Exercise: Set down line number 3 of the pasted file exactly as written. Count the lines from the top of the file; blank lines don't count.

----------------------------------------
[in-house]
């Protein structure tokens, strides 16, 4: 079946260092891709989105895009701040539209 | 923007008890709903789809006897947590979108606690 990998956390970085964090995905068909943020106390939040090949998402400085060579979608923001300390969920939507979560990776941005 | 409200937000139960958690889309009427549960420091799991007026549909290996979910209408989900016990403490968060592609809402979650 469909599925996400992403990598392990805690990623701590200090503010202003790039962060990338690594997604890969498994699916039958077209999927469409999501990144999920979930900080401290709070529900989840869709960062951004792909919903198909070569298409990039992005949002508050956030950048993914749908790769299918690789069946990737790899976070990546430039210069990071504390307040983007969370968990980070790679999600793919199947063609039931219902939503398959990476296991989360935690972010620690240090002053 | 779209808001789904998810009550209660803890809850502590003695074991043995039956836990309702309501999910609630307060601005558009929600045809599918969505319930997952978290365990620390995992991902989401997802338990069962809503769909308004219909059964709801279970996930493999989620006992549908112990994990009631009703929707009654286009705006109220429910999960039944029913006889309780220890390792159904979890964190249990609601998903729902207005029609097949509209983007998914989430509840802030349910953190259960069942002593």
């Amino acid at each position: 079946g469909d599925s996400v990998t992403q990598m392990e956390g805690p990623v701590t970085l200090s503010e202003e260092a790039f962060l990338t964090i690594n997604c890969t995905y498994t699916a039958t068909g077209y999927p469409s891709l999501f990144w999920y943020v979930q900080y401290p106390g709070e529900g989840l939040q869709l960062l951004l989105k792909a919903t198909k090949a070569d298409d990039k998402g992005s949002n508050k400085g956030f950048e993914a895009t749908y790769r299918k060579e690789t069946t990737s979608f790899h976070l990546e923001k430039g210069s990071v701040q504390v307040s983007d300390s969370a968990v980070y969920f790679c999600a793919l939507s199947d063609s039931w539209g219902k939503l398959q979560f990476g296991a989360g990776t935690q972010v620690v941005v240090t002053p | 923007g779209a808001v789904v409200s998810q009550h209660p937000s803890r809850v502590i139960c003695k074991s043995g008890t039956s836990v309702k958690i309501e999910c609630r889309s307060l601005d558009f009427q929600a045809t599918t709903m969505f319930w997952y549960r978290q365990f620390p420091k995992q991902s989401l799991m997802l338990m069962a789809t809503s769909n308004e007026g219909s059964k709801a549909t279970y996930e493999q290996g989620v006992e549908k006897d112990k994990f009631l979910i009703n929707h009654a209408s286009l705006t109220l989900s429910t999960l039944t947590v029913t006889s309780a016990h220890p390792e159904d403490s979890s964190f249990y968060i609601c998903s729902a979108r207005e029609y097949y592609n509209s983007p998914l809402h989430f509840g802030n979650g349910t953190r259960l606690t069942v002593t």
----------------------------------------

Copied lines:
């Amino acid at each position: 079946g469909d599925s996400v990998t992403q990598m392990e956390g805690p990623v701590t970085l200090s503010e202003e260092a790039f962060l990338t964090i690594n997604c890969t995905y498994t699916a039958t068909g077209y999927p469409s891709l999501f990144w999920y943020v979930q900080y401290p106390g709070e529900g989840l939040q869709l960062l951004l989105k792909a919903t198909k090949a070569d298409d990039k998402g992005s949002n508050k400085g956030f950048e993914a895009t749908y790769r299918k060579e690789t069946t990737s979608f790899h976070l990546e923001k430039g210069s990071v701040q504390v307040s983007d300390s969370a968990v980070y969920f790679c999600a793919l939507s199947d063609s039931w539209g219902k939503l398959q979560f990476g296991a989360g990776t935690q972010v620690v941005v240090t002053p | 923007g779209a808001v789904v409200s998810q009550h209660p937000s803890r809850v502590i139960c003695k074991s043995g008890t039956s836990v309702k958690i309501e999910c609630r889309s307060l601005d558009f009427q929600a045809t599918t709903m969505f319930w997952y549960r978290q365990f620390p420091k995992q991902s989401l799991m997802l338990m069962a789809t809503s769909n308004e007026g219909s059964k709801a549909t279970y996930e493999q290996g989620v006992e549908k006897d112990k994990f009631l979910i009703n929707h009654a209408s286009l705006t109220l989900s429910t999960l039944t947590v029913t006889s309780a016990h220890p390792e159904d403490s979890s964190f249990y968060i609601c998903s729902a979108r207005e029609y097949y592609n509209s983007p998914l809402h989430f509840g802030n979650g349910t953190r259960l606690t069942v002593t």